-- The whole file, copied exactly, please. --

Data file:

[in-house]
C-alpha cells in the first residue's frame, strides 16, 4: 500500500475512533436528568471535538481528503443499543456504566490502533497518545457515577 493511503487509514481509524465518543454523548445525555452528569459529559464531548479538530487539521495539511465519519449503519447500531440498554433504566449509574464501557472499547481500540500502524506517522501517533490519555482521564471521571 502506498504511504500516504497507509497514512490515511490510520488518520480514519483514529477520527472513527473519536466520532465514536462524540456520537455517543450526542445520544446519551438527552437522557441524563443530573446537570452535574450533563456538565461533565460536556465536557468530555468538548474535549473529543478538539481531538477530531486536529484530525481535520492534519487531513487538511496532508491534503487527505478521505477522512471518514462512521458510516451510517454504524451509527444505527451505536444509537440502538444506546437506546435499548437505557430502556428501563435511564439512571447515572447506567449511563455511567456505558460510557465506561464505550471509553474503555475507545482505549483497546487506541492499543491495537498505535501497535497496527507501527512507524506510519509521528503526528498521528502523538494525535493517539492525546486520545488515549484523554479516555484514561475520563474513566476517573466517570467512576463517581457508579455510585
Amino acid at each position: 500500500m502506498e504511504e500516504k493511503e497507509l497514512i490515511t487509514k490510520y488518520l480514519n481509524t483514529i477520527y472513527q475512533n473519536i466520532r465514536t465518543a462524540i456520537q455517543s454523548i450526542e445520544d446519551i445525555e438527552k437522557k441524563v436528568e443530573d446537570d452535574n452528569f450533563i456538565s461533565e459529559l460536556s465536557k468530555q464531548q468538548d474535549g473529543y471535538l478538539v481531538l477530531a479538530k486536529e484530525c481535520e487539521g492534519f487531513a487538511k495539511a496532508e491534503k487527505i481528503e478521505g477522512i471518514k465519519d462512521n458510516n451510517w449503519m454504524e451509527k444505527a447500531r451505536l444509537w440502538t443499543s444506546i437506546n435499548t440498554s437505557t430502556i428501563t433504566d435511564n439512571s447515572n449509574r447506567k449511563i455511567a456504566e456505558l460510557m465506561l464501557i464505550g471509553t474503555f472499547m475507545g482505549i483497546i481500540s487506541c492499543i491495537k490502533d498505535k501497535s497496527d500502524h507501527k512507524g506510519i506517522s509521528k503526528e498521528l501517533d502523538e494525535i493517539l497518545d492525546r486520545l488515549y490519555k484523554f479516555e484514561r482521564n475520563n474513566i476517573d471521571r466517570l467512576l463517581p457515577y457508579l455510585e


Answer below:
[in-house]
C-alpha cells in the first residue's frame, strides 16, 4: 500500500475512533436528568471535538481528503443499543456504566490502533497518545457515577 493511503487509514481509524465518543454523548445525555452528569459529559464531548479538530487539521495539511465519519449503519447500531440498554433504566449509574464501557472499547481500540500502524506517522501517533490519555482521564471521571 502506498504511504500516504497507509497514512490515511490510520488518520480514519483514529477520527472513527473519536466520532465514536462524540456520537455517543450526542445520544446519551438527552437522557441524563443530573446537570452535574450533563456538565461533565460536556465536557468530555468538548474535549473529543478538539481531538477530531486536529484530525481535520492534519487531513487538511496532508491534503487527505478521505477522512471518514462512521458510516451510517454504524451509527444505527451505536444509537440502538444506546437506546435499548437505557430502556428501563435511564439512571447515572447506567449511563455511567456505558460510557465506561464505550471509553474503555475507545482505549483497546487506541492499543491495537498505535501497535497496527507501527512507524506510519509521528503526528498521528502523538494525535493517539492525546486520545488515549484523554479516555484514561475520563474513566476517573466517570467512576463517581457508579455510585
Amino acid at each position: 500500500m502506498e504511504e500516504k493511503e497507509l497514512i490515511t487509514k490510520y488518520l480514519n481509524t483514529i477520527y472513527q475512533n473519536i466520532r465514536t465518543a462524540i456520537q455517543s454523548i450526542e445520544d446519551i445525555e438527552k437522557k441524563v436528568e443530573d446537570d452535574n452528569f450533563i456538565s461533565e459529559l460536556s465536557k468530555q464531548q468538548d474535549g473529543y471535538l478538539v481531538l477530531a479538530k486536529e484530525c481535520e487539521g492534519f487531513a487538511k495539511a496532508e491534503k487527505i481528503e478521505g477522512i471518514k465519519d462512521n458510516n451510517w449503519m454504524e451509527k444505527a447500531r451505536l444509537w440502538t443499543s444506546i437506546n435499548t440498554s437505557t430502556i428501563t433504566d435511564n439512571s447515572n449509574r447506567k449511563i455511567a456504566e456505558l460510557m465506561l464501557i464505550g471509553t474503555f472499547m475507545g482505549i483497546i481500540s487506541c492499543i491495537k490502533d498505535k501497535s497496527d500502524h507501527k512507524g506510519i506517522s509521528k503526528e498521528l501517533d502523538e494525535i493517539l497518545d492525546r486520545l488515549y490519555k484523554f479516555e484514561r482521564n475520563n474513566i476517573d471521571r466517570l467512576l463517581p457515577y457508579l455510585e